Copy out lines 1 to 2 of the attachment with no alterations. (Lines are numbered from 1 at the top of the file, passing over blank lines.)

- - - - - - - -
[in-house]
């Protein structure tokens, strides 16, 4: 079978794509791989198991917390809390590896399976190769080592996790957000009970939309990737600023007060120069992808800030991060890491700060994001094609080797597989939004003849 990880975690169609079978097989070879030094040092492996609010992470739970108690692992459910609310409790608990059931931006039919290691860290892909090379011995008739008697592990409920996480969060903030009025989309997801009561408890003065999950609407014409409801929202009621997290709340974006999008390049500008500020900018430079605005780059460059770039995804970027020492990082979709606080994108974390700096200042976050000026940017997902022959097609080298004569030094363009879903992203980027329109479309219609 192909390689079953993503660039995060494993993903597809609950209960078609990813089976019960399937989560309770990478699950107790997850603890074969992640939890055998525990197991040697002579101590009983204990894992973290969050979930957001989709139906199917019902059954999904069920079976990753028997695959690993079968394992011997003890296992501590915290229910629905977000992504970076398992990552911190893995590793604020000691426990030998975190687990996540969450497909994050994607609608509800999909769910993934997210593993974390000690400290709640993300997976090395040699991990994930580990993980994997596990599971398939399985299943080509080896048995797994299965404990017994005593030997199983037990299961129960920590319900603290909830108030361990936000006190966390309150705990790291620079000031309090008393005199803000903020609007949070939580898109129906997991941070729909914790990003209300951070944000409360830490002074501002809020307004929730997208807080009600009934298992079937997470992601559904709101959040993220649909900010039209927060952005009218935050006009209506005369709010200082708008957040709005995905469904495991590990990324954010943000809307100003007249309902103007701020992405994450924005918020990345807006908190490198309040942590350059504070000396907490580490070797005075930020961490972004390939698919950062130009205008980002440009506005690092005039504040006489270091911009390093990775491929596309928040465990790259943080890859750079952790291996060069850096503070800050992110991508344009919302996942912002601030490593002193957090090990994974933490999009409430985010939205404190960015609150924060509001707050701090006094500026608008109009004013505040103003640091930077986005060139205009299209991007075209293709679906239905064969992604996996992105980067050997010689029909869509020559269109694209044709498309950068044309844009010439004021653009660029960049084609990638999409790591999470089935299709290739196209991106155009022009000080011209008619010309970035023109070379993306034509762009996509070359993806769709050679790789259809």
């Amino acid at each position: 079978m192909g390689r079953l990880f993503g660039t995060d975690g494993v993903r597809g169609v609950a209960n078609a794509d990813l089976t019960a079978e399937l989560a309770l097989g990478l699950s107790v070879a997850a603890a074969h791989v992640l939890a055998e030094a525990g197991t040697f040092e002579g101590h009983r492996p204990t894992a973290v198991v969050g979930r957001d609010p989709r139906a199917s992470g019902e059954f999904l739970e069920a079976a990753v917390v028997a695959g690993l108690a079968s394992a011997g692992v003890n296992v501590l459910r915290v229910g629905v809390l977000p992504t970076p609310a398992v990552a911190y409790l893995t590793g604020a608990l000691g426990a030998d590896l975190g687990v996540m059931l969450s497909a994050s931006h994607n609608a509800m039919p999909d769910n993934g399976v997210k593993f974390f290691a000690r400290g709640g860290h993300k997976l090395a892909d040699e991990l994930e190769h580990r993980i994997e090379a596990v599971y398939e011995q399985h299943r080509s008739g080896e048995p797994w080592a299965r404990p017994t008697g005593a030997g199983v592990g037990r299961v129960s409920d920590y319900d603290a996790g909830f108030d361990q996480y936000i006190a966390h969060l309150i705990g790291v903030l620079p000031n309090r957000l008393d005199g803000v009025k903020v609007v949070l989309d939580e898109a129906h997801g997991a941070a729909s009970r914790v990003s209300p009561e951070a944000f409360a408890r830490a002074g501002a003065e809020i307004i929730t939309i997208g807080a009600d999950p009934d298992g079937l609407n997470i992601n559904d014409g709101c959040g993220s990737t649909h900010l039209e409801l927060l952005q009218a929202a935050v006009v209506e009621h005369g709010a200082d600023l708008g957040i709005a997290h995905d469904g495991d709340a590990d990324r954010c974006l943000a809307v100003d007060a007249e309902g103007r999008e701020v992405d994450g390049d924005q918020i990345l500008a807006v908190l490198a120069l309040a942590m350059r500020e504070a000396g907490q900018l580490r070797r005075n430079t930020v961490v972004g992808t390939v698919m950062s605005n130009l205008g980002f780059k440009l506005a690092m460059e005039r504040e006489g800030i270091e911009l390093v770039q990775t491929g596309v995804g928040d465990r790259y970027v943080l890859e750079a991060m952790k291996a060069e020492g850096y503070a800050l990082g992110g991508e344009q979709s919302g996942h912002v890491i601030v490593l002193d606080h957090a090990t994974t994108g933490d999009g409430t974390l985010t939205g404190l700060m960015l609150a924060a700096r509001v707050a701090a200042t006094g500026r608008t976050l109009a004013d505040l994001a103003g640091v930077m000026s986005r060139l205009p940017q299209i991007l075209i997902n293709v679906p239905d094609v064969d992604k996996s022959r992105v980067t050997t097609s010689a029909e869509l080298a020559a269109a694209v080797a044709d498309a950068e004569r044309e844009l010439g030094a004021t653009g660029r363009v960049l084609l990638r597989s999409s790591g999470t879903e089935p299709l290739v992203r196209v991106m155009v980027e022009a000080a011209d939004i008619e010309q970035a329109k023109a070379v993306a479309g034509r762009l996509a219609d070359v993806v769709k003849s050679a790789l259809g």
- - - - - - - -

[in-house]
């Protein structure tokens, strides 16, 4: 079978794509791989198991917390809390590896399976190769080592996790957000009970939309990737600023007060120069992808800030991060890491700060994001094609080797597989939004003849 990880975690169609079978097989070879030094040092492996609010992470739970108690692992459910609310409790608990059931931006039919290691860290892909090379011995008739008697592990409920996480969060903030009025989309997801009561408890003065999950609407014409409801929202009621997290709340974006999008390049500008500020900018430079605005780059460059770039995804970027020492990082979709606080994108974390700096200042976050000026940017997902022959097609080298004569030094363009879903992203980027329109479309219609 192909390689079953993503660039995060494993993903597809609950209960078609990813089976019960399937989560309770990478699950107790997850603890074969992640939890055998525990197991040697002579101590009983204990894992973290969050979930957001989709139906199917019902059954999904069920079976990753028997695959690993079968394992011997003890296992501590915290229910629905977000992504970076398992990552911190893995590793604020000691426990030998975190687990996540969450497909994050994607609608509800999909769910993934997210593993974390000690400290709640993300997976090395040699991990994930580990993980994997596990599971398939399985299943080509080896048995797994299965404990017994005593030997199983037990299961129960920590319900603290909830108030361990936000006190966390309150705990790291620079000031309090008393005199803000903020609007949070939580898109129906997991941070729909914790990003209300951070944000409360830490002074501002809020307004929730997208807080009600009934298992079937997470992601559904709101959040993220649909900010039209927060952005009218935050006009209506005369709010200082708008957040709005995905469904495991590990990324954010943000809307100003007249309902103007701020992405994450924005918020990345807006908190490198309040942590350059504070000396907490580490070797005075930020961490972004390939698919950062130009205008980002440009506005690092005039504040006489270091911009390093990775491929596309928040465990790259943080890859750079952790291996060069850096503070800050992110991508344009919302996942912002601030490593002193957090090990994974933490999009409430985010939205404190960015609150924060509001707050701090006094500026608008109009004013505040103003640091930077986005060139205009299209991007075209293709679906239905064969992604996996992105980067050997010689029909869509020559269109694209044709498309950068044309844009010439004021653009660029960049084609990638999409790591999470089935299709290739196209991106155009022009000080011209008619010309970035023109070379993306034509762009996509070359993806769709050679790789259809």